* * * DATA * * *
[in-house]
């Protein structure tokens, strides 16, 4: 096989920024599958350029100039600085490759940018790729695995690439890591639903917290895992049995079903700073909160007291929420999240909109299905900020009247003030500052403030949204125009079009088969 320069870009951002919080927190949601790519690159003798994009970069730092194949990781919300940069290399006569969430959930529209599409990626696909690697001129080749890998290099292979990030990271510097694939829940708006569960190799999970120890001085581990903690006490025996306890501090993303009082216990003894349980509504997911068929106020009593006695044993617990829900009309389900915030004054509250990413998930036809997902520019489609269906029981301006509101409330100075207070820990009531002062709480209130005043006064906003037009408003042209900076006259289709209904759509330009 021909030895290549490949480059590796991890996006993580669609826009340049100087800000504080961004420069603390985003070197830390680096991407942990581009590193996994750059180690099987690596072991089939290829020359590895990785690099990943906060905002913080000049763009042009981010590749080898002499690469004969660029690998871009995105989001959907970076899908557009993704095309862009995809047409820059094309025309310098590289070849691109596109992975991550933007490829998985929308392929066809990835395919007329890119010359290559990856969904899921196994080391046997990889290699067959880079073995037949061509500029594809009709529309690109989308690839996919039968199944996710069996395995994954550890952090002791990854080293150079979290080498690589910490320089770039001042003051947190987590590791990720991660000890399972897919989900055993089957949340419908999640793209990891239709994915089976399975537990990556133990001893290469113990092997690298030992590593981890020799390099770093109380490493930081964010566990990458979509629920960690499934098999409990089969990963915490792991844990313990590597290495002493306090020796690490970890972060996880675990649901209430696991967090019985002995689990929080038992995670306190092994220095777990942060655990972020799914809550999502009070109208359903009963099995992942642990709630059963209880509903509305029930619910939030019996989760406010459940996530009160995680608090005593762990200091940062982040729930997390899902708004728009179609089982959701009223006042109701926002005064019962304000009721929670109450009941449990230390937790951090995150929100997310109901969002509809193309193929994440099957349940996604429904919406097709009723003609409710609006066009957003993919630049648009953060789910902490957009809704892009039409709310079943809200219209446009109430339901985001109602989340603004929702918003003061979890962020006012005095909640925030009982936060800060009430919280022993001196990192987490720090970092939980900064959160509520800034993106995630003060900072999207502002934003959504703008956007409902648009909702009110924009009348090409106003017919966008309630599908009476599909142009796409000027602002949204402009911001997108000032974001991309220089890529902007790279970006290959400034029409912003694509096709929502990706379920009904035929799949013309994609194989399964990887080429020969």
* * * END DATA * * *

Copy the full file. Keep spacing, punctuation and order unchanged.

[in-house]
């Protein structure tokens, strides 16, 4: 096989920024599958350029100039600085490759940018790729695995690439890591639903917290895992049995079903700073909160007291929420999240909109299905900020009247003030500052403030949204125009079009088969 320069870009951002919080927190949601790519690159003798994009970069730092194949990781919300940069290399006569969430959930529209599409990626696909690697001129080749890998290099292979990030990271510097694939829940708006569960190799999970120890001085581990903690006490025996306890501090993303009082216990003894349980509504997911068929106020009593006695044993617990829900009309389900915030004054509250990413998930036809997902520019489609269906029981301006509101409330100075207070820990009531002062709480209130005043006064906003037009408003042209900076006259289709209904759509330009 021909030895290549490949480059590796991890996006993580669609826009340049100087800000504080961004420069603390985003070197830390680096991407942990581009590193996994750059180690099987690596072991089939290829020359590895990785690099990943906060905002913080000049763009042009981010590749080898002499690469004969660029690998871009995105989001959907970076899908557009993704095309862009995809047409820059094309025309310098590289070849691109596109992975991550933007490829998985929308392929066809990835395919007329890119010359290559990856969904899921196994080391046997990889290699067959880079073995037949061509500029594809009709529309690109989308690839996919039968199944996710069996395995994954550890952090002791990854080293150079979290080498690589910490320089770039001042003051947190987590590791990720991660000890399972897919989900055993089957949340419908999640793209990891239709994915089976399975537990990556133990001893290469113990092997690298030992590593981890020799390099770093109380490493930081964010566990990458979509629920960690499934098999409990089969990963915490792991844990313990590597290495002493306090020796690490970890972060996880675990649901209430696991967090019985002995689990929080038992995670306190092994220095777990942060655990972020799914809550999502009070109208359903009963099995992942642990709630059963209880509903509305029930619910939030019996989760406010459940996530009160995680608090005593762990200091940062982040729930997390899902708004728009179609089982959701009223006042109701926002005064019962304000009721929670109450009941449990230390937790951090995150929100997310109901969002509809193309193929994440099957349940996604429904919406097709009723003609409710609006066009957003993919630049648009953060789910902490957009809704892009039409709310079943809200219209446009109430339901985001109602989340603004929702918003003061979890962020006012005095909640925030009982936060800060009430919280022993001196990192987490720090970092939980900064959160509520800034993106995630003060900072999207502002934003959504703008956007409902648009909702009110924009009348090409106003017919966008309630599908009476599909142009796409000027602002949204402009911001997108000032974001991309220089890529902007790279970006290959400034029409912003694509096709929502990706379920009904035929799949013309994609194989399964990887080429020969």